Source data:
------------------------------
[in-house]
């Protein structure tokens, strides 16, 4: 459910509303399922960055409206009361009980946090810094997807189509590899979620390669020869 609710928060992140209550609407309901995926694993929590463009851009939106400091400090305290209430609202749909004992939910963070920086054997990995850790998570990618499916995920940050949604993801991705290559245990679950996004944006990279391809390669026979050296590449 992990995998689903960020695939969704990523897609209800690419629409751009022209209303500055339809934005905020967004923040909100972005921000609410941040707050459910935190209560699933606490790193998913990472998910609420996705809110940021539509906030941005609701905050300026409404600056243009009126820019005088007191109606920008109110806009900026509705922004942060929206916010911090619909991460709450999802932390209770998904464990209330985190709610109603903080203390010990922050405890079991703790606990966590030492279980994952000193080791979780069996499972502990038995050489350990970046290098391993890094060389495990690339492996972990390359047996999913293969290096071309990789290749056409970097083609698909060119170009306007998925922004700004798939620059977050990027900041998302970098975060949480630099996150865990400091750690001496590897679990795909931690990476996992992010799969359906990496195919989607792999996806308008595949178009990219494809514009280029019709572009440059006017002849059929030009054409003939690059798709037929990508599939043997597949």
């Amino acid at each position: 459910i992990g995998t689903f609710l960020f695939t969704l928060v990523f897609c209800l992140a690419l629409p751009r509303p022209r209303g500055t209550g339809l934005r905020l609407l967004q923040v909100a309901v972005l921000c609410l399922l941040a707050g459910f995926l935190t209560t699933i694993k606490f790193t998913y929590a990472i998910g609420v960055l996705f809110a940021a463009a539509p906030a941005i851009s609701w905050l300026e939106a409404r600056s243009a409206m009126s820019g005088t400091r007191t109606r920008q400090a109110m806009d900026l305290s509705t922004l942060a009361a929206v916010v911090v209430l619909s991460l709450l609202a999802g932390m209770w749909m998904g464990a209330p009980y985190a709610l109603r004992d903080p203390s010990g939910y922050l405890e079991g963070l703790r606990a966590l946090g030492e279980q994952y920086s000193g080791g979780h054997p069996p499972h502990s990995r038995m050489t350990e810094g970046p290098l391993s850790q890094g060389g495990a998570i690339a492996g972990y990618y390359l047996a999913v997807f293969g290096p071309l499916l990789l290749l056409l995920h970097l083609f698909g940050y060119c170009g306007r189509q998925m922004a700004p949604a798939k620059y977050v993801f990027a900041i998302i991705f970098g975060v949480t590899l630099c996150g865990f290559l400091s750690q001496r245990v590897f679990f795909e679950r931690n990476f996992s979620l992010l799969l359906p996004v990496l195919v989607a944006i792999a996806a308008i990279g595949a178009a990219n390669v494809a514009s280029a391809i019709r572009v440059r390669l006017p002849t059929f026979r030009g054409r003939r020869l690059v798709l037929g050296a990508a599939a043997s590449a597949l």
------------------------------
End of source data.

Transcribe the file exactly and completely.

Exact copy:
[in-house]
């Protein structure tokens, strides 16, 4: 459910509303399922960055409206009361009980946090810094997807189509590899979620390669020869 609710928060992140209550609407309901995926694993929590463009851009939106400091400090305290209430609202749909004992939910963070920086054997990995850790998570990618499916995920940050949604993801991705290559245990679950996004944006990279391809390669026979050296590449 992990995998689903960020695939969704990523897609209800690419629409751009022209209303500055339809934005905020967004923040909100972005921000609410941040707050459910935190209560699933606490790193998913990472998910609420996705809110940021539509906030941005609701905050300026409404600056243009009126820019005088007191109606920008109110806009900026509705922004942060929206916010911090619909991460709450999802932390209770998904464990209330985190709610109603903080203390010990922050405890079991703790606990966590030492279980994952000193080791979780069996499972502990038995050489350990970046290098391993890094060389495990690339492996972990390359047996999913293969290096071309990789290749056409970097083609698909060119170009306007998925922004700004798939620059977050990027900041998302970098975060949480630099996150865990400091750690001496590897679990795909931690990476996992992010799969359906990496195919989607792999996806308008595949178009990219494809514009280029019709572009440059006017002849059929030009054409003939690059798709037929990508599939043997597949």
């Amino acid at each position: 459910i992990g995998t689903f609710l960020f695939t969704l928060v990523f897609c209800l992140a690419l629409p751009r509303p022209r209303g500055t209550g339809l934005r905020l609407l967004q923040v909100a309901v972005l921000c609410l399922l941040a707050g459910f995926l935190t209560t699933i694993k606490f790193t998913y929590a990472i998910g609420v960055l996705f809110a940021a463009a539509p906030a941005i851009s609701w905050l300026e939106a409404r600056s243009a409206m009126s820019g005088t400091r007191t109606r920008q400090a109110m806009d900026l305290s509705t922004l942060a009361a929206v916010v911090v209430l619909s991460l709450l609202a999802g932390m209770w749909m998904g464990a209330p009980y985190a709610l109603r004992d903080p203390s010990g939910y922050l405890e079991g963070l703790r606990a966590l946090g030492e279980q994952y920086s000193g080791g979780h054997p069996p499972h502990s990995r038995m050489t350990e810094g970046p290098l391993s850790q890094g060389g495990a998570i690339a492996g972990y990618y390359l047996a999913v997807f293969g290096p071309l499916l990789l290749l056409l995920h970097l083609f698909g940050y060119c170009g306007r189509q998925m922004a700004p949604a798939k620059y977050v993801f990027a900041i998302i991705f970098g975060v949480t590899l630099c996150g865990f290559l400091s750690q001496r245990v590897f679990f795909e679950r931690n990476f996992s979620l992010l799969l359906p996004v990496l195919v989607a944006i792999a996806a308008i990279g595949a178009a990219n390669v494809a514009s280029a391809i019709r572009v440059r390669l006017p002849t059929f026979r030009g054409r003939r020869l690059v798709l037929g050296a990508a599939a043997s590449a597949l």